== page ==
By our guest blogger, Nick Hanover
Warner Brothers recently acquired Flixster in a move to streamline its attempts to allow users to experience WB product on any and every platform. Which is a perfectly smart business move that will potentially help consumers as much as it will help the WB. The only problem is that Flixster itself also owns Rotten Tomatoes.
As perhaps the largest review aggregate, Rotten Tomatoes is a pretty important tool for moviegoers, compiling as it does all the major reviews of a film (as well as the not so major) and turning that into an easy to digest critical consensus. Deadline's article on the acquisition barely mentioned Rotten Tomatoes let alone the possible ramifications of the aggregate being owned by a major movie studio. The AV Club reported the news in a decidedly funny fashion but nonetheless raised some real issues.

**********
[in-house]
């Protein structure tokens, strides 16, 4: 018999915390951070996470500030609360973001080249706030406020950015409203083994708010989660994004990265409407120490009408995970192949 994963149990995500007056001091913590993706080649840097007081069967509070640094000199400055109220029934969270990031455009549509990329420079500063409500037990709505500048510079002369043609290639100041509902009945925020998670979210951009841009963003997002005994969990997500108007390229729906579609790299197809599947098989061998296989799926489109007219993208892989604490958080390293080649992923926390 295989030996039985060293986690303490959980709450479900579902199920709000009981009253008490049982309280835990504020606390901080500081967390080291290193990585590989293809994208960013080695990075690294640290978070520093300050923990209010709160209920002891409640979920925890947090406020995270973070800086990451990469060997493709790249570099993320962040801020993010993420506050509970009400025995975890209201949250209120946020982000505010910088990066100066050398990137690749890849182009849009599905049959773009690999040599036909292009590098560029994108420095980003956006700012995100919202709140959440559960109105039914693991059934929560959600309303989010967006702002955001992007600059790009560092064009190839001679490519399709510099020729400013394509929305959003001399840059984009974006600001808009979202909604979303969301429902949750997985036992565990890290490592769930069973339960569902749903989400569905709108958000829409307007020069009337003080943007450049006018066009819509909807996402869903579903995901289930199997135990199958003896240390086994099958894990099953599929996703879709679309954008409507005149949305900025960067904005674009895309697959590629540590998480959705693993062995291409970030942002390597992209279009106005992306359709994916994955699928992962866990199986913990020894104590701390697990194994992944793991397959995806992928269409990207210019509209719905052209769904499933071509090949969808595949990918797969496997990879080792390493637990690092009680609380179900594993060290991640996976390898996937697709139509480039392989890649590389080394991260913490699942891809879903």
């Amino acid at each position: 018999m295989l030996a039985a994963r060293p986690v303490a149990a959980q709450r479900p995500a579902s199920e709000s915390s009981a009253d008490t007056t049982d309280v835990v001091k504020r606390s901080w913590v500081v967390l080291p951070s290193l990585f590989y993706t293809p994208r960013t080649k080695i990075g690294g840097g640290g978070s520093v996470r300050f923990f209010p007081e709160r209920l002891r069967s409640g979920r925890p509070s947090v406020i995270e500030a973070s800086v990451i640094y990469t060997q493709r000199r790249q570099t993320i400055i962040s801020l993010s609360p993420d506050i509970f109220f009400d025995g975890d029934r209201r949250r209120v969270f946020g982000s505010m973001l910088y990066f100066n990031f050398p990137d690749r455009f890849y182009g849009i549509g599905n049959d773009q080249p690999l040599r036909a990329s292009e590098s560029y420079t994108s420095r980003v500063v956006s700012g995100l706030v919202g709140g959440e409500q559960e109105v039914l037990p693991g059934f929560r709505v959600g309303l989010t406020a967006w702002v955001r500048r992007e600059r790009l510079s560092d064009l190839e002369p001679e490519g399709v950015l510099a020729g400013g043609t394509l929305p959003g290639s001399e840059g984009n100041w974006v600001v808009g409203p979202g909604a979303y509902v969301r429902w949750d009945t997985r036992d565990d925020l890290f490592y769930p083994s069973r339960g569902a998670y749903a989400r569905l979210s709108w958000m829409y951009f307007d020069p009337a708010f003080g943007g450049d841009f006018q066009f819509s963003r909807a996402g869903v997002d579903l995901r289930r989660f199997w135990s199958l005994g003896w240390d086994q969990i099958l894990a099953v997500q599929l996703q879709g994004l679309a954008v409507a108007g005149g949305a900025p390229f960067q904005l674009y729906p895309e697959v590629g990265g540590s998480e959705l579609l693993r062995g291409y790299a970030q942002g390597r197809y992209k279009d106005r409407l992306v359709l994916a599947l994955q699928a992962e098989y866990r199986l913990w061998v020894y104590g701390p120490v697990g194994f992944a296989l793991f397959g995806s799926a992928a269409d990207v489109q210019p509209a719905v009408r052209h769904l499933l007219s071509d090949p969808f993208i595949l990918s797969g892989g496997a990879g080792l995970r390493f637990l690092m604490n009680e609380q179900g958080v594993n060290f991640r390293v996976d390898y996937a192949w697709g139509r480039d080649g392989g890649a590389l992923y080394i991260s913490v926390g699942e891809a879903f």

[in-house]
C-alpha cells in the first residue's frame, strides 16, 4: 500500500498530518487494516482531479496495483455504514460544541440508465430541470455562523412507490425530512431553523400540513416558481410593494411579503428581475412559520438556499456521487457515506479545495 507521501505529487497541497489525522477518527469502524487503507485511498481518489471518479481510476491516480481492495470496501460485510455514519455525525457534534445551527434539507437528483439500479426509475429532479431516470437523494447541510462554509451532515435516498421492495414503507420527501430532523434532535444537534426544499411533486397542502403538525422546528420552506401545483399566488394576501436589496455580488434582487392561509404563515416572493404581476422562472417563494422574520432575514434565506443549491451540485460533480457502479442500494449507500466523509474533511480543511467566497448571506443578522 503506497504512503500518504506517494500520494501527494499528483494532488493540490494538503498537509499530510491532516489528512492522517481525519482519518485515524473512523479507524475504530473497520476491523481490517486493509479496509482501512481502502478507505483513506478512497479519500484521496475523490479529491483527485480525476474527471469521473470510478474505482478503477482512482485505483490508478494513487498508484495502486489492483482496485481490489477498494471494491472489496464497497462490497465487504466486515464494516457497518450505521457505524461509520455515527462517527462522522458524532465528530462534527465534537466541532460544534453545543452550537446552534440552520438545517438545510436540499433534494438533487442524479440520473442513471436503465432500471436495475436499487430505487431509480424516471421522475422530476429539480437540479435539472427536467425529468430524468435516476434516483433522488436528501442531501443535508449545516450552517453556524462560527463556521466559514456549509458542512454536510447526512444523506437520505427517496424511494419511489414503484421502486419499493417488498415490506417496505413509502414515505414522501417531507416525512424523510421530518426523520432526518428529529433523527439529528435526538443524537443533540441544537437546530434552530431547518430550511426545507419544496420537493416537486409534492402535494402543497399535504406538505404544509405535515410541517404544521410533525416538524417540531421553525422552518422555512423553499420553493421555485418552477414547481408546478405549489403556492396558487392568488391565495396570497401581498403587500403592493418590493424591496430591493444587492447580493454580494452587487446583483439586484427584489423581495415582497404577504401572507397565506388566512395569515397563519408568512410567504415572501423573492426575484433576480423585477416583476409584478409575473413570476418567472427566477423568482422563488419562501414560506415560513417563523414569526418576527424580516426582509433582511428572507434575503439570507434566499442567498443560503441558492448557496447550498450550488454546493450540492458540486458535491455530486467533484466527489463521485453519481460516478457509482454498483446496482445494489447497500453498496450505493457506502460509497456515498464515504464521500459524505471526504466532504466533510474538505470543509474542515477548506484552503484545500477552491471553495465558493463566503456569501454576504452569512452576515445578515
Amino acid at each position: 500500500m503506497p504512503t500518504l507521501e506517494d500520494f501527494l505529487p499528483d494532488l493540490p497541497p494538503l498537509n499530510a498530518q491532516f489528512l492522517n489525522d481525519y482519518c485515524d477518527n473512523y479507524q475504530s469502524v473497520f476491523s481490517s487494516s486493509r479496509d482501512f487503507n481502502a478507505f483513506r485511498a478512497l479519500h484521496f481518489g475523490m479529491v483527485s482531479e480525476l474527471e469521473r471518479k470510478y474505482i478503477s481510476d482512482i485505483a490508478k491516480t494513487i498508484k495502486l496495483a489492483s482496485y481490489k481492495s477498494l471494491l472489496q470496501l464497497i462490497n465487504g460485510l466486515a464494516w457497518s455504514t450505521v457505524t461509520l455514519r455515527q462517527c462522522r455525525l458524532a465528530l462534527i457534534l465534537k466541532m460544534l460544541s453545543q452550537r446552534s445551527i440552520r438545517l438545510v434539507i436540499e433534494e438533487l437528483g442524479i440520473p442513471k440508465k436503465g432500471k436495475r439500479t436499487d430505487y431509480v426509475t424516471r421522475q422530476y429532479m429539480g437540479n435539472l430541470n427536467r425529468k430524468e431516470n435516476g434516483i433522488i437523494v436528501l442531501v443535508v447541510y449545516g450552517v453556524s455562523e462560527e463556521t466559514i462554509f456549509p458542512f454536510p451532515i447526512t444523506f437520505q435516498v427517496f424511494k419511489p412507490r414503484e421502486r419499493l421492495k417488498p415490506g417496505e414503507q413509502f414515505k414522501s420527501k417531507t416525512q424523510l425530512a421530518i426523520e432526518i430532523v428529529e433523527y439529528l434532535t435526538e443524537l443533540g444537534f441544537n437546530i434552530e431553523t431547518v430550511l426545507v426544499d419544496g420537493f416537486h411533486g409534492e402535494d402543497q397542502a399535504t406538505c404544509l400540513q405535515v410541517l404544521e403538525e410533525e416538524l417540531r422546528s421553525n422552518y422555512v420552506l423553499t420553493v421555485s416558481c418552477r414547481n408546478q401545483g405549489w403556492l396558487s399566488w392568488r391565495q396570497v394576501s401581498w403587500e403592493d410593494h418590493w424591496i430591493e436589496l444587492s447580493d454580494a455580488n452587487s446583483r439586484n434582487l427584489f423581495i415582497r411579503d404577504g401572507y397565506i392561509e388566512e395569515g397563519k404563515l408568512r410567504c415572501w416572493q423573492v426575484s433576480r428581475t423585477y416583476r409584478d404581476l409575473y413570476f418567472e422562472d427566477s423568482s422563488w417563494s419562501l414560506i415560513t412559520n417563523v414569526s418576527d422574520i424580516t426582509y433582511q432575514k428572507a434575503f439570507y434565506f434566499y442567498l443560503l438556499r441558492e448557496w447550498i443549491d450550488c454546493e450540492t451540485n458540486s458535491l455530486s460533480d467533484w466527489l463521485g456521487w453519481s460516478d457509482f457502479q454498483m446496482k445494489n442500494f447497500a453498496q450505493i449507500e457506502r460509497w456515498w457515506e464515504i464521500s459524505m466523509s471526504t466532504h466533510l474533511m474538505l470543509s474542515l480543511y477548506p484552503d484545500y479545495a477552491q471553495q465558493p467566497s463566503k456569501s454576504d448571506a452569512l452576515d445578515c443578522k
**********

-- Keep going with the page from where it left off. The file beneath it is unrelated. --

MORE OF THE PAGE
Specifically, will WB use the deal to keep bad reviews of their films minimized? Will they use Rotten Tomatoes as a gigantic advertisement for their product? WB has of course assured the media that they will allow Rotten Tomatoes to be wholly independent but given the historical precedence of the government blocking studios from doing things like owning theater chains it would seem that people don't have a lot of trust in studios to play fair.